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Nivolumab Induced Hemolitic Anemia in Patient with Advanced Squamous Cell Lung Cancer (SCC)
ISSN: 1948-5956

Journal of Cancer Science & Therapy
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Nivolumab Induced Hemolitic Anemia in Patient with Advanced Squamous Cell Lung Cancer (SCC)

Vieri Scotti1, Virginia Maragna1*, Fiammetta Meacci1, Maria Ausilia Teriaca1, Juliana Topulli1, Luca Visani1, Lorenzo Livi1 and Alberto Bosi2
1Department of Oncology, Radiation Oncology Unit, Azienda Ospedaliero-universitaria Careggi, Largo, Brambilla, Firenze, Italy
2Haematology Unit, Azienda Ospedaliero-universitaria Careggi, Largo, Brambilla, Firenze, Italy
*Corresponding Author: Virginia Maragna, Department of Oncology, Radiation Oncology Unit, Azienda Ospedaliero-universitaria Careggi, Largo, Brambilla, Firenze, Italy, Tel: +00390557947018, Email: [email protected]

Received Date: May 16, 2018 / Accepted Date: Jun 14, 2018 / Published Date: Jun 16, 2018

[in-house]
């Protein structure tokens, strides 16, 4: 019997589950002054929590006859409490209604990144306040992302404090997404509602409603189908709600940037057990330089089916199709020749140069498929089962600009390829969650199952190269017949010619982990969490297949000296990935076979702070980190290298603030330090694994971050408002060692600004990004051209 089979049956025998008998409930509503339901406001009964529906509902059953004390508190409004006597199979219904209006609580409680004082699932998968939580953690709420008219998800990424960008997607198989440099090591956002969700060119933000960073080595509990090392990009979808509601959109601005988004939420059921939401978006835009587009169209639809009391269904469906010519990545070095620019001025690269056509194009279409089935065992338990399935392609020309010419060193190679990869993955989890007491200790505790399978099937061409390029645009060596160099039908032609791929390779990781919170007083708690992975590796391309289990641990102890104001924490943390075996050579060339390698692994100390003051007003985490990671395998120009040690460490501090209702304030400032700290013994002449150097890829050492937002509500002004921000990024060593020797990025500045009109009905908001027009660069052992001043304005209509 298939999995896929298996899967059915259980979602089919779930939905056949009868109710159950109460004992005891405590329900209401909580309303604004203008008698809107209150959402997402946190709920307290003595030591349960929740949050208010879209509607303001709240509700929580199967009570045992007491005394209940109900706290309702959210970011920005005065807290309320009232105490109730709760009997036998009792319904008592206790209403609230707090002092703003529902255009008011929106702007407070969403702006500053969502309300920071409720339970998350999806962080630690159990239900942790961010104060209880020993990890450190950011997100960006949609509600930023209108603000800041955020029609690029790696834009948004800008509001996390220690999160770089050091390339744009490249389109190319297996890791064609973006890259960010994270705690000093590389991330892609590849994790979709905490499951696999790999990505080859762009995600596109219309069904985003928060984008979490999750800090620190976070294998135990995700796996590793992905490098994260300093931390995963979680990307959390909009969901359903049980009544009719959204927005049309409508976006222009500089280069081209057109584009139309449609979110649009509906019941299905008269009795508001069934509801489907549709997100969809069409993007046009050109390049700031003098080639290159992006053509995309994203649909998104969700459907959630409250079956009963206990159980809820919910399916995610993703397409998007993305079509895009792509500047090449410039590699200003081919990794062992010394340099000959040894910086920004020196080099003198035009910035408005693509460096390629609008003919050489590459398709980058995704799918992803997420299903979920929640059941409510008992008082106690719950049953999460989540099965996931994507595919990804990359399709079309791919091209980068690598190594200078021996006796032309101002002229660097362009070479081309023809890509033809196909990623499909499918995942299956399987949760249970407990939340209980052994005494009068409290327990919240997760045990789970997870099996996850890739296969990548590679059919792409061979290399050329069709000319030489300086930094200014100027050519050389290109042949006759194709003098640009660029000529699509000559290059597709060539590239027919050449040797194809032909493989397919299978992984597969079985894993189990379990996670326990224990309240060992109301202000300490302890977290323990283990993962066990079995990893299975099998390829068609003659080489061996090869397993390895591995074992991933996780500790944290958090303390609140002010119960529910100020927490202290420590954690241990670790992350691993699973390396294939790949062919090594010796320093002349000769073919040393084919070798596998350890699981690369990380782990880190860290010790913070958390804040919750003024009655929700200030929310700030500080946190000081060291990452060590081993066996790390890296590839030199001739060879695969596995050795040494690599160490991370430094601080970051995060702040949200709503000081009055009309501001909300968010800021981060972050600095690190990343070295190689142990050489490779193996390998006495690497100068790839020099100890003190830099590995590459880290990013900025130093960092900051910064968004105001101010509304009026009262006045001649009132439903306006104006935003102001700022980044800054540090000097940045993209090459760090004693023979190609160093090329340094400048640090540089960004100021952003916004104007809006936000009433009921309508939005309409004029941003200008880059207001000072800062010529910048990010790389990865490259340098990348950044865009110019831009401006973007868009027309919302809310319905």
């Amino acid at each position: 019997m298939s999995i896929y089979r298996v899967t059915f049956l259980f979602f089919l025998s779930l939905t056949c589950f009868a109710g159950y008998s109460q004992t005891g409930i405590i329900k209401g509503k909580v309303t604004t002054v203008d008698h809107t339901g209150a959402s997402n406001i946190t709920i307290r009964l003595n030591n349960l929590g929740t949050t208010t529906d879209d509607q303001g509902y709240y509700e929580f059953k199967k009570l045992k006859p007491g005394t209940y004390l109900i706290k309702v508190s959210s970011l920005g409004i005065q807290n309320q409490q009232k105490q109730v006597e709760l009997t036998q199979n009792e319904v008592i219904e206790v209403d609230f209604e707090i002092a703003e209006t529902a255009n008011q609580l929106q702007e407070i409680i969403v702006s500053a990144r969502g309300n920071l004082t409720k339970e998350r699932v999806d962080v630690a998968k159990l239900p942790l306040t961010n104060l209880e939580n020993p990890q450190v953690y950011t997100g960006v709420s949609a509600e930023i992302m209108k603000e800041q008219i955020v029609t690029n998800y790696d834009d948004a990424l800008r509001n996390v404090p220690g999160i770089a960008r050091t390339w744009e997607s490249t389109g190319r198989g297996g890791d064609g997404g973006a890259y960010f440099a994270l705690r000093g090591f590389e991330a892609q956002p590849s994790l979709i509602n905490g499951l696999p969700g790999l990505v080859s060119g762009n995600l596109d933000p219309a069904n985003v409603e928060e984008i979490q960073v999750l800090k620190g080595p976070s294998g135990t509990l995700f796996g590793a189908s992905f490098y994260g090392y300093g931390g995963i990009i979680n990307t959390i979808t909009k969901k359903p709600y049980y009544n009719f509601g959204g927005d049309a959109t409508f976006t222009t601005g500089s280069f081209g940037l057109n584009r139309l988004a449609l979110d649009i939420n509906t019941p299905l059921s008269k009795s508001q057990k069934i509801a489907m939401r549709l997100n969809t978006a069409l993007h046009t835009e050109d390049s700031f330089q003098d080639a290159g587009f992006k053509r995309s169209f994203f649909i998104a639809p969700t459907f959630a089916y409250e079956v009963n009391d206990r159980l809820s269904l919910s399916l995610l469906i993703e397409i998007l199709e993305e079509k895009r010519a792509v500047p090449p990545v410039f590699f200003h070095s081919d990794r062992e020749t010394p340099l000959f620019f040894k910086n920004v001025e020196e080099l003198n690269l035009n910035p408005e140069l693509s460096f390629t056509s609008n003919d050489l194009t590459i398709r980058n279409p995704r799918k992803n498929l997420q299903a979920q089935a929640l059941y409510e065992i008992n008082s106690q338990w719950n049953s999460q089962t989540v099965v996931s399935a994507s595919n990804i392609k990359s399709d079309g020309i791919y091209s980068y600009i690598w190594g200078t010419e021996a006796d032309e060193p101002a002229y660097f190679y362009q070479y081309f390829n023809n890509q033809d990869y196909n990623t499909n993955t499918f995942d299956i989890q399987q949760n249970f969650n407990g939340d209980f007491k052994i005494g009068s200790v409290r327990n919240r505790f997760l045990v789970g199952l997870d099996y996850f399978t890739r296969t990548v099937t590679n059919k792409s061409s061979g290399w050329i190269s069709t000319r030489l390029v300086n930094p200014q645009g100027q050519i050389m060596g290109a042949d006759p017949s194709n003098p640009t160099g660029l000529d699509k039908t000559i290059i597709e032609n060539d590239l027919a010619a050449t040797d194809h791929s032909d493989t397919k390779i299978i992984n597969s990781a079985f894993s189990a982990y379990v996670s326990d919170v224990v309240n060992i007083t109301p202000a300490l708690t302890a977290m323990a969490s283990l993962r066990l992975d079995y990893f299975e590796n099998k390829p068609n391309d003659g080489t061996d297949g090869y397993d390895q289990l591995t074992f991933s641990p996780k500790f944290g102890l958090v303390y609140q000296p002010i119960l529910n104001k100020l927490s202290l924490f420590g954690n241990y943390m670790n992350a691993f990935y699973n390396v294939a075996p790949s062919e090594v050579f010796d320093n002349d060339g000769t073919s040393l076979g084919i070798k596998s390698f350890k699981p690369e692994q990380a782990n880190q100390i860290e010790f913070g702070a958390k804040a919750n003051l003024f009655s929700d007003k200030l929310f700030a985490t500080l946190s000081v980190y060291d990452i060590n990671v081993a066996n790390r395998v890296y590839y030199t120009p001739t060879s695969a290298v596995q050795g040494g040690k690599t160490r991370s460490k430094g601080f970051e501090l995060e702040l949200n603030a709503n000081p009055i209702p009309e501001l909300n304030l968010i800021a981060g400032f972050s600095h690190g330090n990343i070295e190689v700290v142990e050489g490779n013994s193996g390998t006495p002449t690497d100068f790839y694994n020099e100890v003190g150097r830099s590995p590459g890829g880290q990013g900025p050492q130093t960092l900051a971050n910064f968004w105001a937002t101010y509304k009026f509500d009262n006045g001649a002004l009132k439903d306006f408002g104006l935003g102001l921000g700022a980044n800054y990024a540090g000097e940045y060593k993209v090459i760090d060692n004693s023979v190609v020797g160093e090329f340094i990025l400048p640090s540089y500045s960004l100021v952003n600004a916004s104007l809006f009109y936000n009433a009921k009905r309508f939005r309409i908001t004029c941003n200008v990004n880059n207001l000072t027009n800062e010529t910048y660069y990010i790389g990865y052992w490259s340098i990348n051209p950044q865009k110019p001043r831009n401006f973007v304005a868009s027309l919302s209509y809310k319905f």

Abstract

Nivolumab, a humanized IgG4 programmed death-1 (PD-1) inhibitor antibody, is approved in Italy for advanced non small cell lung cancer (NSCLC), for advanced melanoma in association with ipilimumab, in second line renal cell carcinoma (RCC), in Hodgkin lymphoma relapsed after autologous stem cell transplantation and treatment with brentuximab vedotin, in head and neck squamous cell carcinoma progressed after platinum therapy and in locally advanced urothelial carcinoma unresectable or metastatic after failure of previous platinum therapy. Its immunogenic potential is well known, with described autoimmune-like syndromes, but no clear association is evident for hemolytic anemia. We report case of a 68-year-old man who developed hemolytic anemia after 28 cycles of treatment for advanced Squamous Cell Lung Cancer (SSC).

Keywords: Nivolumab; Hemolitic anemia; Squamous cell lung cancer; Hodgkin lymphoma; Anticancer effect; Carcinoma

Introduction

Nivolumab is a humanized IgG4 monoclonal antibody direct against T cell PD-1 receptor, avoiding interaction with tumor-expressed ligands PDL-1 and PDL-2 [1]. Restored T cell function is responsible for both therapeutic anticancer effect and immune related side effects [2].